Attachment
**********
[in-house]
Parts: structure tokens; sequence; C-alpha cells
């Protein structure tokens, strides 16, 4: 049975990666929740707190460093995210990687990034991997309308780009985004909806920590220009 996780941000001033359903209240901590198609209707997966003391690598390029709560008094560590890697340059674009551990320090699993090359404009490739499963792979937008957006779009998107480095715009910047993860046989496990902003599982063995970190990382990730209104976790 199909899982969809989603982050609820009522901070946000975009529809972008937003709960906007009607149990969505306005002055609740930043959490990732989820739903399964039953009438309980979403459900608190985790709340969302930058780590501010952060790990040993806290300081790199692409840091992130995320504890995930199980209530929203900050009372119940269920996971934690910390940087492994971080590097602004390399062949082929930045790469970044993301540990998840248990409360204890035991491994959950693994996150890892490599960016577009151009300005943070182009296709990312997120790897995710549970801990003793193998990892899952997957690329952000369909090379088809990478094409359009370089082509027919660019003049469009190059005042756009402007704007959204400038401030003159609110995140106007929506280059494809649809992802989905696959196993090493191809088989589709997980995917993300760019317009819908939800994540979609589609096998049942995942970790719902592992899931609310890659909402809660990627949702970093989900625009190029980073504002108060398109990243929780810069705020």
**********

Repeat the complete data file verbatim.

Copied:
[in-house]
Parts: structure tokens; sequence; C-alpha cells
């Protein structure tokens, strides 16, 4: 049975990666929740707190460093995210990687990034991997309308780009985004909806920590220009 996780941000001033359903209240901590198609209707997966003391690598390029709560008094560590890697340059674009551990320090699993090359404009490739499963792979937008957006779009998107480095715009910047993860046989496990902003599982063995970190990382990730209104976790 199909899982969809989603982050609820009522901070946000975009529809972008937003709960906007009607149990969505306005002055609740930043959490990732989820739903399964039953009438309980979403459900608190985790709340969302930058780590501010952060790990040993806290300081790199692409840091992130995320504890995930199980209530929203900050009372119940269920996971934690910390940087492994971080590097602004390399062949082929930045790469970044993301540990998840248990409360204890035991491994959950693994996150890892490599960016577009151009300005943070182009296709990312997120790897995710549970801990003793193998990892899952997957690329952000369909090379088809990478094409359009370089082509027919660019003049469009190059005042756009402007704007959204400038401030003159609110995140106007929506280059494809649809992802989905696959196993090493191809088989589709997980995917993300760019317009819908939800994540979609589609096998049942995942970790719902592992899931609310890659909402809660990627949702970093989900625009190029980073504002108060398109990243929780810069705020």